Courtesy of Stefan Antonsson ’19

A member of a sorority who attended the brotherhood auction portion of the event in 2015, told The Sun that she found Derby Days “disrespectful” in general.

April 29, 2018

Fraternity Changes Philanthropy Event After Claims of Sexism and Elitism

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In response to negative feedback from sororities about the sexism and elitism that occurred during earlier Derby Days, the Cornell chapter of the Sigma Chi Fraternity made efforts to improve this year’s event with a series of reforms, including the elimination of a controversial brotherhood auction.

Derby Days is an event hosted annually by Sigma Chi chapters nationwide to raise money for the fraternity’s philanthropy, the Huntsman Cancer Institute. This year’s event will take place from April 29 to May 4.

A member of a sorority — who asked to maintain anonymity since she felt uncomfortable being identified —  told The Sun that she found Derby Days “disrespectful” in general when she attended the brotherhood auction event in 2015. The auction was a talent show in which girls would bid on the brothers based on their talents.

“While Derby Days may work on other campuses, Sig Chi at Cornell has not proved themselves able to put on an event that is truly philanthropic in nature,” she said. “Here, Derby Days perpetuates a negative culture in the Greek community of elitism, aggressive competition and social isolationism. The Tri Council has worked very hard to counteract this, and I think it shows insensitivity on the part of Sig Chi to continue the event in a way that is not markedly different.

According to Sigma Chi president Stefan Antonsson ’19, all the sororities on campus participated in Derby Days the year before he came to Cornell, but the number dropped to six two years ago, five last year and only four agreed to participate this year.

“[This is] really disappointing, because I did try to do a lot of outreach to a lot of sororities,” he told The Sun. “But I understand if girls have had negative experiences in the past, what we have to do is prove to them that we’re really dedicated to making this as good as possible.”

As part of the outreach efforts, Antonsson said that he and his team met with sorority presidents and philanthropy chairs to get feedback about their experiences with the event in past years and what changes could be implemented.

“The main crux of the argument was that Derby Days, in a lot of ways, pits sororities against each other, facilitates Panhellenic competition and has sexist undertones,” he said.

“As I said, before I got here, I don’t know to what extent those are true. But I know that this year, we’ve really been trying to get feedback on some of the things we can change,” he added.

Antonsson said that the two main changes this year are eliminating the brotherhood auction event and turning the grill-out event into a carnival.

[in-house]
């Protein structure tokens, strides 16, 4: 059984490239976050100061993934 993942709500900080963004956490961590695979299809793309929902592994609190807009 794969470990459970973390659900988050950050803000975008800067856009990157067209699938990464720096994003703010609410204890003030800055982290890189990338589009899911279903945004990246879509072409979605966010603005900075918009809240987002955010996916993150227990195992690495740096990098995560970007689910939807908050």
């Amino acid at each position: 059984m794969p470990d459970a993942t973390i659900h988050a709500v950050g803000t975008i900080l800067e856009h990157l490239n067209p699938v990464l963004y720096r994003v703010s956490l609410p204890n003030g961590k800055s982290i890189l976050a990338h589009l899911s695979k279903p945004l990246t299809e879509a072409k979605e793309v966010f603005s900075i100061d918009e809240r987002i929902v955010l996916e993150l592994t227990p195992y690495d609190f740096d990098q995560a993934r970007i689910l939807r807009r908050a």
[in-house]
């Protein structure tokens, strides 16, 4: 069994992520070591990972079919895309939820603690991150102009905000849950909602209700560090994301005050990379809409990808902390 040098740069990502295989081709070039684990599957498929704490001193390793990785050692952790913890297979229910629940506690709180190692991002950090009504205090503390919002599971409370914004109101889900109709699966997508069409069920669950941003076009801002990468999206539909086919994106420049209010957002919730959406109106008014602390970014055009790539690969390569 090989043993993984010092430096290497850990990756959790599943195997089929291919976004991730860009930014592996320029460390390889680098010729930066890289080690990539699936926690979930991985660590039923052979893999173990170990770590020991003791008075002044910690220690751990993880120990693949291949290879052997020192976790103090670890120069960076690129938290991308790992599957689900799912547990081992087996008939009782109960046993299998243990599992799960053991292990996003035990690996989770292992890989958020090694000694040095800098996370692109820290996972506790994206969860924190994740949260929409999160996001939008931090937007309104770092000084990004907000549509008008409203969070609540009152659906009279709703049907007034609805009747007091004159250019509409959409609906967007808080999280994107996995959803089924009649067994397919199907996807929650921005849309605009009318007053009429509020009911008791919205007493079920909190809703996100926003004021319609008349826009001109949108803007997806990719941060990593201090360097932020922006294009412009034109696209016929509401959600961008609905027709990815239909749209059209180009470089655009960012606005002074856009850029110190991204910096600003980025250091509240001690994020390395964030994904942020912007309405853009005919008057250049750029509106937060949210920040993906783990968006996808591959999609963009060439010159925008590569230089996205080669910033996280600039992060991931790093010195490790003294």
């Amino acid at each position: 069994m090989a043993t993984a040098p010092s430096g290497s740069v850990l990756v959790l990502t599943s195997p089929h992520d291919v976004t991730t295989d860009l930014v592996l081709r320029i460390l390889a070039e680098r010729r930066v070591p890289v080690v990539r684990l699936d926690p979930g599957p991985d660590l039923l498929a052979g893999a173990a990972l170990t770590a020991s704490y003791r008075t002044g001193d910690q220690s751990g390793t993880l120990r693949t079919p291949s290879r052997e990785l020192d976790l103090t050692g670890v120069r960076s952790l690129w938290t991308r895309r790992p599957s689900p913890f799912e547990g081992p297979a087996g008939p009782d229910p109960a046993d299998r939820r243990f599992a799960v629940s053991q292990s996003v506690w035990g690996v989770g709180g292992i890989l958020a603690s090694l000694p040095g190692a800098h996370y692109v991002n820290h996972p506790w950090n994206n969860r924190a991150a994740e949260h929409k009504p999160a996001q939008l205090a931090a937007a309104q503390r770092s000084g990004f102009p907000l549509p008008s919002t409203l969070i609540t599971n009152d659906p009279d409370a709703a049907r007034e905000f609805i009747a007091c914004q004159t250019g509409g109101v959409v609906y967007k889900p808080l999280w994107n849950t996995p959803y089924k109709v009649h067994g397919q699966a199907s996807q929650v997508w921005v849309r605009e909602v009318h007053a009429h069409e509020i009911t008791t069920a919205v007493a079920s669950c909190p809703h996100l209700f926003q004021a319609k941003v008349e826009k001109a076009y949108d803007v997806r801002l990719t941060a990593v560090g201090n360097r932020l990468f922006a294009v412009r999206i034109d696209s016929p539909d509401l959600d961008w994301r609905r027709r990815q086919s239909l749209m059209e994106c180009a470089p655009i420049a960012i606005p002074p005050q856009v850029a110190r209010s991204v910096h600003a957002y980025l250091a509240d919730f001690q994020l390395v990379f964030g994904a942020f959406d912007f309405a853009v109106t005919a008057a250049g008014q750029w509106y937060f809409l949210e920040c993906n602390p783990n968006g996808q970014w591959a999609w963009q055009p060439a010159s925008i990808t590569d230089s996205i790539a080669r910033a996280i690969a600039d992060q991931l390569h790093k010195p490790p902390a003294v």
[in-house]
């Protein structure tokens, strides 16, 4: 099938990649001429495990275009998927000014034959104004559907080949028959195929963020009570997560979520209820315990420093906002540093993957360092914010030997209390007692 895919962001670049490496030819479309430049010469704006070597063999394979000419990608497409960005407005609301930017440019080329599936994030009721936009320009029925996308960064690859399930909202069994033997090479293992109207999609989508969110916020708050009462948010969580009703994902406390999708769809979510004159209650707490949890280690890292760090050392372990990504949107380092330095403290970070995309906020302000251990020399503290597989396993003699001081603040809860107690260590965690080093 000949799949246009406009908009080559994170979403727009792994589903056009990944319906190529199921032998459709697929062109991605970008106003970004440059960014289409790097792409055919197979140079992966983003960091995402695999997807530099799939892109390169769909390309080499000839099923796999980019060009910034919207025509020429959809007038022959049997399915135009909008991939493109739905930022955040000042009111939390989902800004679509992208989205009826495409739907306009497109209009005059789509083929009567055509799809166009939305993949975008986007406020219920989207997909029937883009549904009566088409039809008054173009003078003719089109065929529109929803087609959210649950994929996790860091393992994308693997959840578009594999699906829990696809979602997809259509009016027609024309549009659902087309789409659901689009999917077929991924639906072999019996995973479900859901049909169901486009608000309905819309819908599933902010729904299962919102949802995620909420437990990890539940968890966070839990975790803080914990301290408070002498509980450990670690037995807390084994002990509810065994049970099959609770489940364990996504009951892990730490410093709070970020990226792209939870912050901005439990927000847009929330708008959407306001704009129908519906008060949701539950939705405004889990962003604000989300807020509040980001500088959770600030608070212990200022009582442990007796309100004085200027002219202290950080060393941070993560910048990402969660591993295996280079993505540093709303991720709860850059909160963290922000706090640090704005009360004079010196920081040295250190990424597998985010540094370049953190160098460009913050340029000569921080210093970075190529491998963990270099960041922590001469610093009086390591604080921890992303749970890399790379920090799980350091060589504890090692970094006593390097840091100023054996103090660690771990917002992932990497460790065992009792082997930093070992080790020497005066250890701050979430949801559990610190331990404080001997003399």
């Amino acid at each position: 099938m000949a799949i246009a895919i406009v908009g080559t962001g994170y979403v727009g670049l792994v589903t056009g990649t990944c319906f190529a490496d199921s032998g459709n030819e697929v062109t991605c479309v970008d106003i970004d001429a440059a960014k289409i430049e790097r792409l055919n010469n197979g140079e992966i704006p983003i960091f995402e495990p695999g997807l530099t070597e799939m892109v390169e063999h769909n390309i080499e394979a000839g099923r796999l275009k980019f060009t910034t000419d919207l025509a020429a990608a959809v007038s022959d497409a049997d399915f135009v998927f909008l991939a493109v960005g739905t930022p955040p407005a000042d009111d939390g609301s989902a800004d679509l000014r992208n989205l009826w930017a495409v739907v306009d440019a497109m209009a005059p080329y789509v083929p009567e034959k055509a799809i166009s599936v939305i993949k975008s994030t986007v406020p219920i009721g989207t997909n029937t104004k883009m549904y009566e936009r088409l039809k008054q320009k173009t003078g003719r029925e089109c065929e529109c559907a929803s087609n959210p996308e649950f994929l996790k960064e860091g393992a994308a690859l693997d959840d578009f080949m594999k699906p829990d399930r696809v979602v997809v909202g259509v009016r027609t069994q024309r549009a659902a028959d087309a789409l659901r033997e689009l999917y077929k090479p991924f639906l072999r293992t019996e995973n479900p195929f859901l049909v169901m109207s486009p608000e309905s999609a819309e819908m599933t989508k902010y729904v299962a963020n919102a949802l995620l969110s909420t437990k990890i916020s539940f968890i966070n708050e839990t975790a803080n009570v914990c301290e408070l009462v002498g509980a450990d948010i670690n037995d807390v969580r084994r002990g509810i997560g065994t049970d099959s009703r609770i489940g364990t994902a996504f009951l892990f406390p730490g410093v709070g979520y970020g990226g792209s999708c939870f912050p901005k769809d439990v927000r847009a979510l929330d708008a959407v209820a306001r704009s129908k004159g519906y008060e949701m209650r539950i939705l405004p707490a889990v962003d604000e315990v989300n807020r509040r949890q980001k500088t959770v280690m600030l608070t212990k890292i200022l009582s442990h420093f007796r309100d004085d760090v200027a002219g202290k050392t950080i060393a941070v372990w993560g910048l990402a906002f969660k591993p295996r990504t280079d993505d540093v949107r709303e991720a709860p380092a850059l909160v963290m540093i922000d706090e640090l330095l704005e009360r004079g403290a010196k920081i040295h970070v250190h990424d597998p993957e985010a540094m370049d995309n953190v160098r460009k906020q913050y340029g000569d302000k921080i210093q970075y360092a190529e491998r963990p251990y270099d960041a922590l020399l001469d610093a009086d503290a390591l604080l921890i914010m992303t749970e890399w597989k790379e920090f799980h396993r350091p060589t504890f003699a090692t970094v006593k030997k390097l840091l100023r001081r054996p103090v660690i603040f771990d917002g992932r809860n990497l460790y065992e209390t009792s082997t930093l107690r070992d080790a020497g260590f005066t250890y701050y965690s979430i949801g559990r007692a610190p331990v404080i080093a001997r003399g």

Antonsson said that there were concerns about the difference between each sorority members’ socio-economic status. He said he hopes getting rid of it would reduce the competitive nature of the event. He also said that holding a carnival would help make the event a more “collective fundraising effort” since brothers would be actively participating by running the booths.

“Some girls felt like they were raising the money for us and we were just using them, and that’s something we don’t want to do this year,” Antonsson said. “We want to definitely make sure we take that out if that existed in the past.”

Antonsson also denied rumors that Sigma Chi previously embezzled the money they were supposed to donate.

“It’s really disappointing to me to hear that people would even entertain the idea that we’re taking money away from our national cause … for anything other than cancer research,” Antonsson said.

He showed documentation from the Huntsman Cancer Foundation to The Sun, which said that the Cornell chapter raised over $24,000 in the 2015-16 year and over $25,500 in the 2016-17 year for the organization.

Antonsson said that Sigma Chi used to rely mostly on the Derby Days event to raise money, but a change that they have made in recent years is to include internal fundraising efforts. According to the Huntsman Cancer Institute website, they have already raised over $17,000 this year, at least $16,000 of which was from internal fundraising, Antonsson said.

According to Antonsson, although he tried to encourage Tri-Council wide participation in the event, he ultimately did not have enough time to make it happen.

Antonsson said he will also be in charge of running Derby Days again next year and hopes to “really try to mold this event into the inclusive Tri-Council wide event I believe it can [be].”

“I wouldn’t have reached out as many people as I did if I really wasn’t trying to improve the events this year,” he said. “Not make a wholesale change, because as I said, we’re keeping a lot of the structure with the teams, but making it as positive as possible.”

The philanthropy chairs of two sororities declined to comment about why their sororities would or would not be participating, while those of ten sororities did not respond to a request for comment. The Office of Sorority and Fraternity Life and the Panhellenic Council president and philanthropy chair also did not respond to a request for a comment.